Woodlands in, and close to, urban areas provide a wide range of social, cultural, economic and environmental benefits to society. As large parts of Europe have become highly urbanised, the importance of these woodlands continues to grow. However, their full potential is often not met for various reasons, including the lack of sufficient woodland resources to meet society's recreational and other demands, and the wide range of urban pressures. This problem has a strong European dimension, as the main issues in urban forestry are rather similar across the continent. The aim of the proposed urban forestry project is to develop a sustainable approach to urban woodland conservation, management and development. In close collaboration with local stakeholders, a toolbox that supports urban woodland planning, design and management will be developed and tested in six cities in different parts of Europe.
The main development objective is to develop tools to enhance the planning, design and prospective management of urban woodlands, applicable to the diversity of European contexts and inclusive of all the stakeholders, so that the contribution such woodlands can make to the quality of urban life and the urban environment is improved.
The immediate research and development objectives are:
1) to develop a common theoretical and methodological framework for the study and its case study approach
2) to identify and analyse the best practices in current planning, design, information provision and decision-support, public education and involvement, and linking the planning, design and management of urban woodlands in Europe
3) to develop and test a set of tools for the participatory, well-informed planning and design of urban woodlands, which link the strategic aspects with the tactical and operational features of management
4) To distribute these tools among urban woodland scientists, practitioners and other stakeholders, and consequently to contribute to the formulation of local, national and European urban woodland policies and plans.
Progress to Date
A common theoretical and methodological framework for the study has been developed.
Best practices in current planning, design, information provision and decision-support, public education and involvement, have been identified and analysed.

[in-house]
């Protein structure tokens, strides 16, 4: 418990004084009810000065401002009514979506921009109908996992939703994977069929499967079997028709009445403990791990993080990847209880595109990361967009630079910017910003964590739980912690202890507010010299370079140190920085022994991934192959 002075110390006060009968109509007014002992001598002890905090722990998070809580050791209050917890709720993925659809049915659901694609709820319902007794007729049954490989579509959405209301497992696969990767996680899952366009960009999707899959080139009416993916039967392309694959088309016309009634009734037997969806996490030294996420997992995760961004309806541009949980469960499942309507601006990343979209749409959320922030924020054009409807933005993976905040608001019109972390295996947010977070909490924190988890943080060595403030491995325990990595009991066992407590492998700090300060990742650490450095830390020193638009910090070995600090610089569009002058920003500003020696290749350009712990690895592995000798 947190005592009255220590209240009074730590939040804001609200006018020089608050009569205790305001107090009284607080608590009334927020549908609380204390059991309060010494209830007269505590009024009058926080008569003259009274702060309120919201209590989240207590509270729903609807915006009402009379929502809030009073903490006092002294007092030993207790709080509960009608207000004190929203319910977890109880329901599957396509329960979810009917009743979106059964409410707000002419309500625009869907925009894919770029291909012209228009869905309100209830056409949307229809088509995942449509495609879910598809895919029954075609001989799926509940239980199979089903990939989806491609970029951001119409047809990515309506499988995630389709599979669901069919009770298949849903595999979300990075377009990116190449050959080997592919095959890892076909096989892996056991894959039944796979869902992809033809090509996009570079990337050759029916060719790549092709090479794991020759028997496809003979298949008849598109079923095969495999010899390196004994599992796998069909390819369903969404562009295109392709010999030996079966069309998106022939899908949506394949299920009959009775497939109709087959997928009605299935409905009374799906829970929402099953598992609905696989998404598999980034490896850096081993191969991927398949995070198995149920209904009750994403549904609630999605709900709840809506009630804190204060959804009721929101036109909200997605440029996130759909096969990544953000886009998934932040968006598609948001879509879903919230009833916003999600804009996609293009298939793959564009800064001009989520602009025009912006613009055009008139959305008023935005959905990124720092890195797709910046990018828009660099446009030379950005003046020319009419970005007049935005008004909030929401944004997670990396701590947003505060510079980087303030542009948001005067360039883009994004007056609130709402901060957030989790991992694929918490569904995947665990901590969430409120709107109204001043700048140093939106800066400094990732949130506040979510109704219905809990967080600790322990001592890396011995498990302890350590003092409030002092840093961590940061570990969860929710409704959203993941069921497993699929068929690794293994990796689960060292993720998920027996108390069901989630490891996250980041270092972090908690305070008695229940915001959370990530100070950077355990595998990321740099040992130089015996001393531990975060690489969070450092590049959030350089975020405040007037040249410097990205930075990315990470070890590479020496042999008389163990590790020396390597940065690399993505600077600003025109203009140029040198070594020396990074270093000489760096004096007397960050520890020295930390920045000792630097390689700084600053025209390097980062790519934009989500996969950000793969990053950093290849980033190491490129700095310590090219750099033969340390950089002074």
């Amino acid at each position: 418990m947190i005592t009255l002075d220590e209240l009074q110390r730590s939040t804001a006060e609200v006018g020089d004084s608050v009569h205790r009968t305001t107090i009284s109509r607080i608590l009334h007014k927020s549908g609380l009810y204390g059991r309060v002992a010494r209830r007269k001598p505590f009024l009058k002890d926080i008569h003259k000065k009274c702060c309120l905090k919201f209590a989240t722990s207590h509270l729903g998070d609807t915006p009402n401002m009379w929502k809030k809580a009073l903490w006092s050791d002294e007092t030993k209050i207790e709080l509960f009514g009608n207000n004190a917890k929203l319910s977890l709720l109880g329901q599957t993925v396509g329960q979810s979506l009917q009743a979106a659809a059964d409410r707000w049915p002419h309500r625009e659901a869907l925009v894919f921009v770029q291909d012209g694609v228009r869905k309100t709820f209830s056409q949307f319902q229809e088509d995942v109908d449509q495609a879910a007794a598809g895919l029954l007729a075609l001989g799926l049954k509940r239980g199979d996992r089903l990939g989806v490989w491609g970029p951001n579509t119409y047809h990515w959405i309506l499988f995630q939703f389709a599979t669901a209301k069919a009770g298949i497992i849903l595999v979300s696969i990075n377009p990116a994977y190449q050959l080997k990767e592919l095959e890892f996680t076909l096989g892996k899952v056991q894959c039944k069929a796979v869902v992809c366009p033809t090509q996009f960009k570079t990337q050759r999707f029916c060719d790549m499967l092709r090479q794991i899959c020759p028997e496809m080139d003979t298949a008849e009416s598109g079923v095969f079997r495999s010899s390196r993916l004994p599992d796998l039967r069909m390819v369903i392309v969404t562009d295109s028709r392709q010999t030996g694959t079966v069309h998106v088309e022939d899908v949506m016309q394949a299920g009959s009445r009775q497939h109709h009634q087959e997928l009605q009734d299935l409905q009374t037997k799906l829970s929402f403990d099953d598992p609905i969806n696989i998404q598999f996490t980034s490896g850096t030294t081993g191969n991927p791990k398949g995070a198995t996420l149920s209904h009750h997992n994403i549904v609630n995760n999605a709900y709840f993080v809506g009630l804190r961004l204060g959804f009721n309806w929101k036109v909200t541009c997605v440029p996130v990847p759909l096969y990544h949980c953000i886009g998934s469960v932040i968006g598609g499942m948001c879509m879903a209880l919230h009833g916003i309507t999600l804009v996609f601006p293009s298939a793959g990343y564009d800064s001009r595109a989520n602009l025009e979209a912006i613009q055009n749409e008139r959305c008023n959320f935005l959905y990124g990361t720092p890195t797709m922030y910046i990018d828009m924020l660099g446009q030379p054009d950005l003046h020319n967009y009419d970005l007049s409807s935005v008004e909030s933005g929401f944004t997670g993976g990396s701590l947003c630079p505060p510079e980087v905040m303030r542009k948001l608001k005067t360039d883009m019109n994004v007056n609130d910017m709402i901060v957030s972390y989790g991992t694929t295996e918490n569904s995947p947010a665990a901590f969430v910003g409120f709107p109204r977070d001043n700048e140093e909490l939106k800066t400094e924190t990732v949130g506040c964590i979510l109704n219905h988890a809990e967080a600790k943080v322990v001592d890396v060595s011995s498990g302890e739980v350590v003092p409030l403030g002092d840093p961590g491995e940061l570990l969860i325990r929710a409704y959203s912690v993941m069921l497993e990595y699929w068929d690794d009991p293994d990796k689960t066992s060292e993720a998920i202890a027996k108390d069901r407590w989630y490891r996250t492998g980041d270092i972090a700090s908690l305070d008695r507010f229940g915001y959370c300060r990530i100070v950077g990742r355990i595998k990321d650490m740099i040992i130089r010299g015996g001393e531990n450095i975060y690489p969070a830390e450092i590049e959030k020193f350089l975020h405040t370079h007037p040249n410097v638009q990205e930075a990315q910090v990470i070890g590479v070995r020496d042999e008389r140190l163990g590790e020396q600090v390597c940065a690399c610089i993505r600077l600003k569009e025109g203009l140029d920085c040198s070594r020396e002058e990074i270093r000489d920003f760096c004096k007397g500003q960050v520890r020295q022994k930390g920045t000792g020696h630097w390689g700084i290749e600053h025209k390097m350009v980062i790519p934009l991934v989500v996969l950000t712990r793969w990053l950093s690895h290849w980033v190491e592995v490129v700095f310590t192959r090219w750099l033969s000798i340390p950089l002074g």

Promising practices have been identified, which were being applied in the six case studies in various European cities during 2003.
The general approach taken in the NeighbourWoods case studies was for scientists to develop and implement tools for enhancing the planning, design and prospective management of urban woodlands. An important aspect of these tools was the involvement of experts (from interest groups, administration, etc.) and the public at large. The tool-testing results were then discussed with local forest policy decision-makers.
The different tools have been classified based on their level of participation. The first group of tools is based on Information provision (e.g. newsletters, public events). The second group comprises tools based on Information collection (e.g. social survey, botanical surveys).
The third group of tools has a higher degree of participation and is grouped under the title Involvement of experts and the public at large. Involving the general public increases the image of a project, and can gather a wide variety of opinions and suggestions to improve plans concerning the project.
The final group of tools, grouped under processing and use of information, combine, on the one hand, information, both human and environmental, and on the other, serve as an output, on their own, to be used by the decision-makers while planning, designing and managing the project.
Scientist responsible for the project
Dr. CECIL KONIJNENDIJK
Hoersholm Kongevej 11
Denmark - DK
Phone: +45 45763200
Fax: +45 46763233
||Danish Forest and Landscape Research Institute
||01 July 2001
||1 701 573 €
|Total EC contribution
||1 219 885 €